«A good Day for the Libyan people» - Libyan conflict parties sign truce
Geneva (23 October) - The Libyan conflict parties have signed on Friday in Geneva a countrywide, and permanent ceasefire agreement with immediat effect. The negotiations took place under the auspices of the UN.
Annegret Mathari, Geneva
«This is a good day for the Libyan people», said Stephanie Williams in Geneva, the Acting Special Representative of the UN Secretary-General for Libya. «The agreement was facilitated by the United Nations and we signed it as witnesses», she added.
According to Williams the parties agreed also that all military units and armed groups on the frontlines shall return to their camps. This shall be accompanied by the departure of all mercenaries and foreign fighters from all Libyan territories – land, air and sea – within three months. The parties agreed to establish a mechanism to monitor, jointly with the United Nations Support Mission in Libya (UNSMIL), the implementation of the ceasefire agreement.
The two parties – the 10 members to the Libyan 5+5 Joint Military Commission - also reconfirmed their committment to implement confidence building measures (CBMs) agreed some days ago with regard to the full opening of land and air routes throughout Libya, Willams said. A first commercial passenger flight in more than a year crossed front lines from Tripoli to Benghazi in the east of the country on Friday. The two parties agreed to CBMs also related to facilitate the exchange of detainees and the restructuring of the Petroleum Facilities Guards.
International Community must do its part
Williams noted, that the international community must also do its part by fully respecting and supporting this Libyan-Libyan ceasefire agreement which was reached under the authority of Security Council Resolution 2510 (2020) and the outcomes of the Berlin Conference. “This includes full respect for the principle of non-interference in Libya’s internal affairs and full implementation of the UN arms embargo on Libya”, Williams said.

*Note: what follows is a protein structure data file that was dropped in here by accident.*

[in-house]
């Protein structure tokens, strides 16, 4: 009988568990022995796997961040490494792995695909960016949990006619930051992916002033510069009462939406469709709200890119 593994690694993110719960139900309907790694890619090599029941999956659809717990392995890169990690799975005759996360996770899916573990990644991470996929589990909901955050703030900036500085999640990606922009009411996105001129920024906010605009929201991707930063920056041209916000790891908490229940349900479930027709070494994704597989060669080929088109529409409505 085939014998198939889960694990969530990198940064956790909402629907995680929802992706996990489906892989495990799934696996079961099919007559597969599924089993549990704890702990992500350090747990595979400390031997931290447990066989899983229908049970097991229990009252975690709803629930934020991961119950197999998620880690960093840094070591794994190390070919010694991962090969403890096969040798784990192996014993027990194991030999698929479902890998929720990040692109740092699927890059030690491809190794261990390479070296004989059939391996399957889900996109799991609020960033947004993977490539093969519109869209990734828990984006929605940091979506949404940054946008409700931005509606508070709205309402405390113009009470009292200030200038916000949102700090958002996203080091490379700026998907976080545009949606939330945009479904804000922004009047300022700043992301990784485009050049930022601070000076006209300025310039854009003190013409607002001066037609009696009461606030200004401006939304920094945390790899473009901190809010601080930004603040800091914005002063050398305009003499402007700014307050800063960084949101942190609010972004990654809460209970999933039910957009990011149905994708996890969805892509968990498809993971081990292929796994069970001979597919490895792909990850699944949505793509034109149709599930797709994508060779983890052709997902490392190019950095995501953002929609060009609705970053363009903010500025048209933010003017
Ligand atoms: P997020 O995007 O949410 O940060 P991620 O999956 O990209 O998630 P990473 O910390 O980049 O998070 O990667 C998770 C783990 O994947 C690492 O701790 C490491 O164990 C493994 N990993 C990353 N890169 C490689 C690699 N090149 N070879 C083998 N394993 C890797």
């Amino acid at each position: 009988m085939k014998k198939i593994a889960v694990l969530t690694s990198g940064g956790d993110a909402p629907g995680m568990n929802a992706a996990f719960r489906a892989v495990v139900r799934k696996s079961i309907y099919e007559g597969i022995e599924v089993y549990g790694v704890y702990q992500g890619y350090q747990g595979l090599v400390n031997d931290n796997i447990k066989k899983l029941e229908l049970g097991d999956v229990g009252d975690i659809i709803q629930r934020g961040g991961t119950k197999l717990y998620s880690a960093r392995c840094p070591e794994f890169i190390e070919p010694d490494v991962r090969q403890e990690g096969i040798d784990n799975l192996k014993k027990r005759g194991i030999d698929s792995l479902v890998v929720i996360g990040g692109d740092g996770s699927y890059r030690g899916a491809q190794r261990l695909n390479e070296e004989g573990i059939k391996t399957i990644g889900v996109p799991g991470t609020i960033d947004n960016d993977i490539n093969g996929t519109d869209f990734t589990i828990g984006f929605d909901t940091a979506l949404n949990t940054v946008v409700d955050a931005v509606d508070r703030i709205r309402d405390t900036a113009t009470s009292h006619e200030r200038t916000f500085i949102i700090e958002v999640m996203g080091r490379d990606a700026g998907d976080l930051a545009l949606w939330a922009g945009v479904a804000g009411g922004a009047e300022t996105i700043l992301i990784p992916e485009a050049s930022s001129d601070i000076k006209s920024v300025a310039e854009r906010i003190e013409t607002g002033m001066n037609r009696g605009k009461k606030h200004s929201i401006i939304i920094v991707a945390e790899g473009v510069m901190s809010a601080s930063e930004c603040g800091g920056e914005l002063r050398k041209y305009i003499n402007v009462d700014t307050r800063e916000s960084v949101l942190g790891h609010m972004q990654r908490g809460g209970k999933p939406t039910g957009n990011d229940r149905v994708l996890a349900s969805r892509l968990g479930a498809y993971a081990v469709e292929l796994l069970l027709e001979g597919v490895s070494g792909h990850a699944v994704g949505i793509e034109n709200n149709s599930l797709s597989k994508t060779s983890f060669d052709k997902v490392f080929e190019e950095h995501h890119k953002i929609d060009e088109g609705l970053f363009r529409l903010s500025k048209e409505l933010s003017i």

There are two rival powers in Libya, the Government of National Accord (GNA) in Tripoli, recognized by the United Nations, and the authorities in the East, aligned to Field Marshal Khalifa Haftar and supported by a part of the elected parliament and its Speaker Aguila Saleh.
Both parties have international supporters. The GNA of Fayez al-Sarraj, the head of the Presidential Council of Libya, is mainly backed by Turkey and Haftar’s Libyan National Army (LNA) by the United Arab Emirates, Egypt and Russia. All these countries provided the Libyan conflict parties with weapons and fighters, despite a U.N. arms embargo which they all publicly backed.
From April 2019 to June 2020 Haftar tried to conquer Tripoli. Last June the GNA troops had beaten back Haftar’s LNA - with military support by Turkey. And in August al-Sarraj and Saleh announced the cessation of hostilities. The frontlines have been stabilised near the central coastal city of Sirte. The LNA then finally ended its blockade of Libyan oil output after eight months, which was stalling the state finances on both sides. According to Williams there are some indications that the oil installations of Ras Lanuf and Sidra will be ready to resume production in the near future.